WHAT IS ARTHRITIS OF THE HIP?
Arthritis of the hip is a disease which wears away the cartilage between the femoral head, or hip ball, and the acetabulum, or hip socket, causing the two bones to scrape against each other, raw bone on raw bone. When this happens, the joint becomes pitted, eroded and uneven. The result is pain, stiffness and instability, and in some cases, motion of the leg may be greatly restricted.
Osteoarthritis, which is the most common form of arthritis in the United States, is degenerative and, although it most often occurs in patients over the age of 50, it can occur at any age, especially if the joint is in some way damaged.
It is usually confined to the large weight-bearing joints of the lower extremities, including the hips and knees, but may affect the spine and upper extremity joints, too. Patients with osteoarthritis often develop large bone spurs, or osteophytes, around the joint, further limiting motion.
Unlike osteoarthritis, which is a "wear and tear" phenomenon, rheumatoid arthritis is a chronic inflammatory disease that results in joint pain, stiffness and swelling. The disease process leads to severe, and at times rapid, deterioration of multiple joints, resulting in severe pain and loss of function.
Hip Surgery – Know Your Options
NON-SURGICAL OPTIONS FOR HIP PAIN
Hip pain doesn't necessarily mean hip surgery. There are many options for you to discuss with your doctor to alleviate hip pain.
Exercise and Weight Control - Research shows that exercise is one of the best treatments for osteoarthritis. Exercise may help decrease pain, improve flexibility and maintain weight. A healthy diet can facilitate weight loss resulting in reduced stress on weight-bearing joints and limiting further injury.
Physical Therapy - Your doctor may prescribe physical therapy as a course of treatment. It is important for you to work with your physical therapist and learn proper technique of your exercises. These exercises are specifically designed for your condition and may prove effective in building supporting muscles and loosening stiff muscles that cause pain.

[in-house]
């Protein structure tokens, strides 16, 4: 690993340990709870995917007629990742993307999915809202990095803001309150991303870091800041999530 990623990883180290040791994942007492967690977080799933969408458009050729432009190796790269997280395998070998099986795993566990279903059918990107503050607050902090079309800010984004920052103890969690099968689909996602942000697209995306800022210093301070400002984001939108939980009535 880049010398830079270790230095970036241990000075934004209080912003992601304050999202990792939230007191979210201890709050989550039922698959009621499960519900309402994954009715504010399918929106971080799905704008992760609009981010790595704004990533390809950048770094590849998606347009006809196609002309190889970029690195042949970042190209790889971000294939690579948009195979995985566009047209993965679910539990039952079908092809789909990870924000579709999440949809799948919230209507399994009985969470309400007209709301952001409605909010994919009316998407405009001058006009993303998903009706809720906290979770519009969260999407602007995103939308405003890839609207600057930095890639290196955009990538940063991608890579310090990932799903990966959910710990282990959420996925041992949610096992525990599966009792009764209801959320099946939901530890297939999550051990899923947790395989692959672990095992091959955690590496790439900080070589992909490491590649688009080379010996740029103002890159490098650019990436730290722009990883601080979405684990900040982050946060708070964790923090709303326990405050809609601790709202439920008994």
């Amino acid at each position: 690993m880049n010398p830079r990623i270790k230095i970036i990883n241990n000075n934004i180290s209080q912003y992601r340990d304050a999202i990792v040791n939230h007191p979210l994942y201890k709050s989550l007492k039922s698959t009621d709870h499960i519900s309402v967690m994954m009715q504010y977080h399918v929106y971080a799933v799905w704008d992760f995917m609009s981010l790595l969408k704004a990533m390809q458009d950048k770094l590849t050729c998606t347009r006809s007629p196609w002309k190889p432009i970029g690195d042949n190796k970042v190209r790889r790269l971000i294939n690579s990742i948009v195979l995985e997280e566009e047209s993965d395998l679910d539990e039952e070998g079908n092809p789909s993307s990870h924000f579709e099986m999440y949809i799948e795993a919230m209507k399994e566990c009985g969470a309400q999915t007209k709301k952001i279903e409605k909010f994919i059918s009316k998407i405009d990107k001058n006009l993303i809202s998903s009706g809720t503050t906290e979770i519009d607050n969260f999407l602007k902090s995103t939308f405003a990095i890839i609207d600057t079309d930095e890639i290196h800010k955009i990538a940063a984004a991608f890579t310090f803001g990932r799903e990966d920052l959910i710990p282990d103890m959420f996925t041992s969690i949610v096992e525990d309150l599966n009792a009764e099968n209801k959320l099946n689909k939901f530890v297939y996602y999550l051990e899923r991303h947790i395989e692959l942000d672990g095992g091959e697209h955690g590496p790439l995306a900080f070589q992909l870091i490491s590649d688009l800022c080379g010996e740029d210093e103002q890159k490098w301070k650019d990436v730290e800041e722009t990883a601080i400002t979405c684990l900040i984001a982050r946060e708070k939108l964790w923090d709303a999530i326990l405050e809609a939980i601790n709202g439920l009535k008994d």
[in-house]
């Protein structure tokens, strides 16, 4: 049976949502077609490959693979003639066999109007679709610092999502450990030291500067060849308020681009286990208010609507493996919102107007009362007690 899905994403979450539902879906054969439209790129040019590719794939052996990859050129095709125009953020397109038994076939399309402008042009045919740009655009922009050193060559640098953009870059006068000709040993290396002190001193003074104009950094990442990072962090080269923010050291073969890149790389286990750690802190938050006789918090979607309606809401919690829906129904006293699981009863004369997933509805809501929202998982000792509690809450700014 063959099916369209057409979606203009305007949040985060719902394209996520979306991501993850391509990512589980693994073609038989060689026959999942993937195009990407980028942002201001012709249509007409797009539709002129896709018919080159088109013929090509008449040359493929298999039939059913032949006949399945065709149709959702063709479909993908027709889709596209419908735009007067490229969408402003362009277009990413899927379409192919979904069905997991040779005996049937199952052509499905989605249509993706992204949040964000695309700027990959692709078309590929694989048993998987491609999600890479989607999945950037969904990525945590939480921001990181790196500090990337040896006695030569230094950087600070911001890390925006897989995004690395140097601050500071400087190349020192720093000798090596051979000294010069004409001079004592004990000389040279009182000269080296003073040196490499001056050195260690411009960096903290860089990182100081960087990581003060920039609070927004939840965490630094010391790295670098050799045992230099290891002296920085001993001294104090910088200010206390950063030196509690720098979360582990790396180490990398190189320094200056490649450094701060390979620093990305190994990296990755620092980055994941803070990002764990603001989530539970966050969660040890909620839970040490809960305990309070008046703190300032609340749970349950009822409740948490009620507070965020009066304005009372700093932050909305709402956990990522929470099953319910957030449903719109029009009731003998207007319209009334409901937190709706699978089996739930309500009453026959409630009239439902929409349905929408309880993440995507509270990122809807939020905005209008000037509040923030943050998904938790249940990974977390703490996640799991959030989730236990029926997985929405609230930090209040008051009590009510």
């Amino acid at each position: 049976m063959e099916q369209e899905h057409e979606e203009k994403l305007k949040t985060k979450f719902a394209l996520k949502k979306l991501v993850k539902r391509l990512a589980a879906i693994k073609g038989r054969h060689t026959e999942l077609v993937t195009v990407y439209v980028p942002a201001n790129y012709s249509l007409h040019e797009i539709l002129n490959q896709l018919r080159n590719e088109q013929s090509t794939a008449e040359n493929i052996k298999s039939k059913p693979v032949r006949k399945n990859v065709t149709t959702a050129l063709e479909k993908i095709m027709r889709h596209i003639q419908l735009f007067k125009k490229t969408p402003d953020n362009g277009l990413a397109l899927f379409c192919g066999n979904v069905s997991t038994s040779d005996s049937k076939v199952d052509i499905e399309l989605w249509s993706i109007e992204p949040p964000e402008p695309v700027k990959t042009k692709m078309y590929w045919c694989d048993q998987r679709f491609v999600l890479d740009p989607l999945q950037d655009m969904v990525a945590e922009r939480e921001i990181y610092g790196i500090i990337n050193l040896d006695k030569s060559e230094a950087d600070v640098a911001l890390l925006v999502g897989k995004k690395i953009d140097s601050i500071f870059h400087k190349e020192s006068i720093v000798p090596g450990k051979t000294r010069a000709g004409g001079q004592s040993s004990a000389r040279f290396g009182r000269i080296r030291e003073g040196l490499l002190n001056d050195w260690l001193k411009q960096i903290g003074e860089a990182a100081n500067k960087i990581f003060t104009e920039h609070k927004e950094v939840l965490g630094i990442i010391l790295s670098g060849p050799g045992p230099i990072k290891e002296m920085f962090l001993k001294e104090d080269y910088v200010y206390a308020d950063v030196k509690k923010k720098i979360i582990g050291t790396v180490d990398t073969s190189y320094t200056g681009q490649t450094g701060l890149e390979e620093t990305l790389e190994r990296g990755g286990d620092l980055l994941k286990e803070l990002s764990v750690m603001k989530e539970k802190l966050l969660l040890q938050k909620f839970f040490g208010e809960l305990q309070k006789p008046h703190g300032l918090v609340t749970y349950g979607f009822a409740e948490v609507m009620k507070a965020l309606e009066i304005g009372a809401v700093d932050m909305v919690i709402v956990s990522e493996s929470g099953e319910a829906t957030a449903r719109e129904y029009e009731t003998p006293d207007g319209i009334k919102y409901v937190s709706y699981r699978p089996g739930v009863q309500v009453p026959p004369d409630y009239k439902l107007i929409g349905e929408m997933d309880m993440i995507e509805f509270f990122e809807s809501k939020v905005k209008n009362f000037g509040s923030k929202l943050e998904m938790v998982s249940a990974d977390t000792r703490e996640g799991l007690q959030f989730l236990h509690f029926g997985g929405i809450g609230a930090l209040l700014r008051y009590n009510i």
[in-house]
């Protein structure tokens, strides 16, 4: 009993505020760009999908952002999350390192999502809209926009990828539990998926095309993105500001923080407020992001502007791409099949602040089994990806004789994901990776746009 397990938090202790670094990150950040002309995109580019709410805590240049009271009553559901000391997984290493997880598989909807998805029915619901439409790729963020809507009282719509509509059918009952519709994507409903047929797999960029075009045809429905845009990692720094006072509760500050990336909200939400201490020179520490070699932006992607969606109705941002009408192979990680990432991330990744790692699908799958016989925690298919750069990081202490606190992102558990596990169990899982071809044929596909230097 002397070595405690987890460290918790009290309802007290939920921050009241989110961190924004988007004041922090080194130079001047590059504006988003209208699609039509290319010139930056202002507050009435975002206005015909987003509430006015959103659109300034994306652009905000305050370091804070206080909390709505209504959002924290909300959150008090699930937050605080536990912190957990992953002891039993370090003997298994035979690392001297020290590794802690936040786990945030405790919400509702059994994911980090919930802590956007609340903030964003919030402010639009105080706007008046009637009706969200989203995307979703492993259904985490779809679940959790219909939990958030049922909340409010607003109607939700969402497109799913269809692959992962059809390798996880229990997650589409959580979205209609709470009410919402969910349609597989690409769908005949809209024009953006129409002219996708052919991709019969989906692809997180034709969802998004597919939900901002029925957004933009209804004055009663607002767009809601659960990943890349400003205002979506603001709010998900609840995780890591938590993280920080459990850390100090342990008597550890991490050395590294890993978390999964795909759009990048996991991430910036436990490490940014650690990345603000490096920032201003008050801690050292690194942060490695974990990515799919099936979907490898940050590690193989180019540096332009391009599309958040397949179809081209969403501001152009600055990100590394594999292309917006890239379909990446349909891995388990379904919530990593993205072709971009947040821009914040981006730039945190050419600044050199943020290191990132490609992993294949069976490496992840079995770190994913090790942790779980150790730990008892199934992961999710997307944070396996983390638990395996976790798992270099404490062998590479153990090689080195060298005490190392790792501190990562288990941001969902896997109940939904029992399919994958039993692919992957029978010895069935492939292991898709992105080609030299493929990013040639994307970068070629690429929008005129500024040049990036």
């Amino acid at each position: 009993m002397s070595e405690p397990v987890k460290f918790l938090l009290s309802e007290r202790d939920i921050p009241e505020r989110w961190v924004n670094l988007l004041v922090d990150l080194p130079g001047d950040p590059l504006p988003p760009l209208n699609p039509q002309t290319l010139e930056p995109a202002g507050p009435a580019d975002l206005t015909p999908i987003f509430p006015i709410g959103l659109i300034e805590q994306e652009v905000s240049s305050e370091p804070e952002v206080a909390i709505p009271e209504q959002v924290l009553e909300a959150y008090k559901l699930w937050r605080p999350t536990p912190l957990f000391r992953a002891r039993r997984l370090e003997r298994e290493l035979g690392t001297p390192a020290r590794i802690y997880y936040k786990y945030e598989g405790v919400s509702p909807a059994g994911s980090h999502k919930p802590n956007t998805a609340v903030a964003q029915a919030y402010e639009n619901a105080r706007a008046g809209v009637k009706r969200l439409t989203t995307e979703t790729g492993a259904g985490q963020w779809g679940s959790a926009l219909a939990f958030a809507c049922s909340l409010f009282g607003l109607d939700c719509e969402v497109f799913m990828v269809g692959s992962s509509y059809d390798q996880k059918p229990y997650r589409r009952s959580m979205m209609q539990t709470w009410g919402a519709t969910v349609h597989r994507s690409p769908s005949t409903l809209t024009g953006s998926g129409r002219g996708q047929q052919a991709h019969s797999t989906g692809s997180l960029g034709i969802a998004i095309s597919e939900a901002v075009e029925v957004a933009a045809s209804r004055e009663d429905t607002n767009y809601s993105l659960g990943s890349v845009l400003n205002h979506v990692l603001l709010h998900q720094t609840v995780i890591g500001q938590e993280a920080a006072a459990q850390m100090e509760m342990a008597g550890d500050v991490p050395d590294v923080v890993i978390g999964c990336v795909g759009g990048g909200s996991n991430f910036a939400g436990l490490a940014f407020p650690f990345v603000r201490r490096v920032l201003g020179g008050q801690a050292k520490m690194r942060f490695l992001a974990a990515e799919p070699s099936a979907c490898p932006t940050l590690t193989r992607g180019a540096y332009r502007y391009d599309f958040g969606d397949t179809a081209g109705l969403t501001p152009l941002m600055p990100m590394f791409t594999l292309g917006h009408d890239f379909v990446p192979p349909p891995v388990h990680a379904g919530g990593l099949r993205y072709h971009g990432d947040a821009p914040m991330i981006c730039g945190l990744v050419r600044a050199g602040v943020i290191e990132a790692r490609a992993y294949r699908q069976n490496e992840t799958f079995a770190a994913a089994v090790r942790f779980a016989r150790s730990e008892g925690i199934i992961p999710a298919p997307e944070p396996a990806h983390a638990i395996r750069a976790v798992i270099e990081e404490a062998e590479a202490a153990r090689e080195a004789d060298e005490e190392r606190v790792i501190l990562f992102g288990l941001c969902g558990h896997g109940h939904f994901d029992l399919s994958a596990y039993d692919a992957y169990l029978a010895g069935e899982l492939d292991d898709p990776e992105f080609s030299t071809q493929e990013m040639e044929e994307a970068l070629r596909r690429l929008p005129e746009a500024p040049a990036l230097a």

Medication - Heat and Cold are non-drug ways that may relieve pain. A warm bath, hot packs or cold packs are simple techniques that may help with pain. Medicines commonly used in treating osteoarthritis include: acetaminophen, NSAIDs (nonsteroidal anti-inflammatory drugs), topical pain-relieving creams and sprays, narcotic painkillers , corticosteroids, and hyaluronic acid. Many medicines used to treat OA have side effects, so it is important for patients to learn about the medicines they take. Consult your doctor before using medications for pain relief.
Injections - Steroid injections may provide relief from hip pain. Your doctor will advise you on the efficacy of this treatment and monitor how effective this course of treatment is for you.
There are many other options promoted for relief of pain, and while some may be effective, others could be potentially harmful. Always consult your doctor before embarking on any course of care to ensure you will get the maximum benefit for your condition.
What is Total Hip Replacement?
IS TOTAL HIP REPLACEMENT SURGERY FOR YOU?